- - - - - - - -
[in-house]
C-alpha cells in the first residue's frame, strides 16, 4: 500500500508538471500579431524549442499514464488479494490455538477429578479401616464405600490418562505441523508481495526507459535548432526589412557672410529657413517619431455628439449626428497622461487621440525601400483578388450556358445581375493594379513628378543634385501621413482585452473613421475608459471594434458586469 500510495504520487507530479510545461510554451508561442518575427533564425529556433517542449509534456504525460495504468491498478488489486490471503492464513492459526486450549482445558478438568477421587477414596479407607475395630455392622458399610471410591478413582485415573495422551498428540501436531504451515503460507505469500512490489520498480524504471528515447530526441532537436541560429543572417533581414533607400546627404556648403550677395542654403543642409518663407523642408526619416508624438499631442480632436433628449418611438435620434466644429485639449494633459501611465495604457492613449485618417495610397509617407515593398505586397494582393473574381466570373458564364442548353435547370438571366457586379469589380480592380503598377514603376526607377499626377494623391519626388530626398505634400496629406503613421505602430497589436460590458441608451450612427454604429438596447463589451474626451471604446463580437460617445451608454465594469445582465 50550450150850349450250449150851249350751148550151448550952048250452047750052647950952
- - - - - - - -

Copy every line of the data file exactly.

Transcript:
[in-house]
C-alpha cells in the first residue's frame, strides 16, 4: 500500500508538471500579431524549442499514464488479494490455538477429578479401616464405600490418562505441523508481495526507459535548432526589412557672410529657413517619431455628439449626428497622461487621440525601400483578388450556358445581375493594379513628378543634385501621413482585452473613421475608459471594434458586469 500510495504520487507530479510545461510554451508561442518575427533564425529556433517542449509534456504525460495504468491498478488489486490471503492464513492459526486450549482445558478438568477421587477414596479407607475395630455392622458399610471410591478413582485415573495422551498428540501436531504451515503460507505469500512490489520498480524504471528515447530526441532537436541560429543572417533581414533607400546627404556648403550677395542654403543642409518663407523642408526619416508624438499631442480632436433628449418611438435620434466644429485639449494633459501611465495604457492613449485618417495610397509617407515593398505586397494582393473574381466570373458564364442548353435547370438571366457586379469589380480592380503598377514603376526607377499626377494623391519626388530626398505634400496629406503613421505602430497589436460590458441608451450612427454604429438596447463589451474626451471604446463580437460617445451608454465594469445582465 50550450150850349450250449150851249350751148550151448550952048250452047750052647950952